All 3 drones have some reed leeway for the piper's preferences. They "want to play" steady at medium loudness with a simple short-flat-tongue reeds, and the bass prefers some weight on the free end of the tongue in the style common to the antique drones. Tongue weights can be varied for the bass and also used for either or both of the small drones. Variations in setup and adjustment give the piper leeway to personalize the loudness, air drain and blend among the drones to some degree. There are no arcane tricks needed jsut to keep the drones operating.


    These drones were acoustically patterned from Harrington antique "narrow bore" drones, faithfully re-scaled for modern Concert D pitch and loudness standards, and tuned for easily-built, low-maintenance artificial reeds. They are able to be attached to bags and practice sets by any maker.

    Uilleann pipes (originally termed "union" pipes) were long intended for in-house listening in close quarters. Evolving since the early 1700's, they had narrower bores and consequently were quieter than the Concert D's which arose around 1900. The drones sound similar to Concert D's although their devotees regard the best of the antiques as having a richer, more refined sound.

    Like so many of you, I was originally drawn to the uilleann pipes by their remarkable sound. But as a lifelong Highland piper I've been less impressed with concert uilleann drones compared to good Highland drones that are relatively easy to find. After a time I encountered a number of uilleann antiques and copies that were more inspiring, so when I prepared to build drones it was natural to look into some of the antique designs that have lately begun to circulate.

    Harrington pipes were made in the mid 1800's and are extremely rare--only a few specimens exist in the world. The original source for these drones, pitched near the modern key of B,  is in excellent playing service in Australia. It was measured by Craig Fischer and Patrick Lyons, who published the dimensions in the 2nd "Sean Reid Society" CD-ROM. The authors report that it both sounds good and plays very well. I've played only Concert D adaptations of different antique drones for several years, and various prototypes of these "Harringtons" for over a year now.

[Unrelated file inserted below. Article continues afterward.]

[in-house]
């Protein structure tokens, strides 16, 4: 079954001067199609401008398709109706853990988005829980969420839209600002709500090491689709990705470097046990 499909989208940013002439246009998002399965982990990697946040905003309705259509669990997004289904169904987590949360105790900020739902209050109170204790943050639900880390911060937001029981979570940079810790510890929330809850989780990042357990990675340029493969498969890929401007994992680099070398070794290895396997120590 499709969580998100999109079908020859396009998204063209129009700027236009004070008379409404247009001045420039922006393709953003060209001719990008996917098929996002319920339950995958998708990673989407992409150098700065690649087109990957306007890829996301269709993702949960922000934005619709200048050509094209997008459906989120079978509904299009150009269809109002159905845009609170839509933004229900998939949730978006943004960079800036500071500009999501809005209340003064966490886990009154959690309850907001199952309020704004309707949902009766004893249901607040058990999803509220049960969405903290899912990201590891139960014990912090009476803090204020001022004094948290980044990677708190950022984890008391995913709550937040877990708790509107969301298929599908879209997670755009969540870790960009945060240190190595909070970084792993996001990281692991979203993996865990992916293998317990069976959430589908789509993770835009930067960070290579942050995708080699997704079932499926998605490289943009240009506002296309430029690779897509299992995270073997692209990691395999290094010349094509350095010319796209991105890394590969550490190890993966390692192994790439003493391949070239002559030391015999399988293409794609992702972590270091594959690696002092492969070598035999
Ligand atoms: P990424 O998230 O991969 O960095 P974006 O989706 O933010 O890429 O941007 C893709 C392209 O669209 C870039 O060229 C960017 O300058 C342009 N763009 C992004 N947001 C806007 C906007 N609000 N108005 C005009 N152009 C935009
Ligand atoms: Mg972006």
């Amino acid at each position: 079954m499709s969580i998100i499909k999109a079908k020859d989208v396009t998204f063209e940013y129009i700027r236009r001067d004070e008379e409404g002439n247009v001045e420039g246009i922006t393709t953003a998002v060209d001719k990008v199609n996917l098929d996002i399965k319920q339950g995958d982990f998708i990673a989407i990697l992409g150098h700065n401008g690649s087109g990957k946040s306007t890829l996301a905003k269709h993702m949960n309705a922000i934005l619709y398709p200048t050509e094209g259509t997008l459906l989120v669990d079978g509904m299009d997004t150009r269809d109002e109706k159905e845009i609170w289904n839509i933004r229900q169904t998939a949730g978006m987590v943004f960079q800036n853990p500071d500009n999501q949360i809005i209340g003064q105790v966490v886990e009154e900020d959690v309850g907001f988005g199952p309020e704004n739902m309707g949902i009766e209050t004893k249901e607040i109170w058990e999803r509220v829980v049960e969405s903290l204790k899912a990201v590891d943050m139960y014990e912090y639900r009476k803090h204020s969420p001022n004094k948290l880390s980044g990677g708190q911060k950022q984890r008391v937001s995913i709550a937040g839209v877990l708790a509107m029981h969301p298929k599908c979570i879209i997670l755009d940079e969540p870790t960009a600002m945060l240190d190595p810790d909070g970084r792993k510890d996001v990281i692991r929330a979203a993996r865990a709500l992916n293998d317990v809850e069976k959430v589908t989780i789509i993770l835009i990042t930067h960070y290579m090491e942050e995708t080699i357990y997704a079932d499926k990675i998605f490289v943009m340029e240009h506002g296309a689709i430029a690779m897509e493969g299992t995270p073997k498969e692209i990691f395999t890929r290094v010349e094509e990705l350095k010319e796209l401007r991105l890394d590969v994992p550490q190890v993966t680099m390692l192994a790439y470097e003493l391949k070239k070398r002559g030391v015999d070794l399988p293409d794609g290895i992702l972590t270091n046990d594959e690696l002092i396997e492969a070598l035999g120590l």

By reaching back into history, this project is a true re-evolution of Concert D drones. To my knowlege it is the first time an antique drone design has been offered in Concert D format. It won't be the last by any means. Other makers are sure to find this approach interesting enough to investigate in their own ways.

    Ordinarily an instrument is said to be a "copy" if it is as identical to the original as possible. These drones, being made significantly wider and  shorter than the originals, are certainly not copies in this literal sense. But while the absolute dimensions differ, all the diameter and length proportions of the original, which are responsible for the characteristic tone and performance, are faithfully maintained.

    This is the opposite approach from that of the Penny-Chanter, which I not only built in a novel construction and bore style (stepped taper) but also needed to adjust significantly in order to restore performance that the new format had altered. In contrast, I put no original design work into these drones other than translating them to modern materials, and concert pitch and loudness.

    Since the Harrington's acoustic design is maintained in this new format, I'm terming these drones "faithful Harrington adaptations" in Concert D.

    To E-mail David Daye click here
    Telephone Cuyahoga Falls, Ohio USA 330-923-DAYE ( 3293 )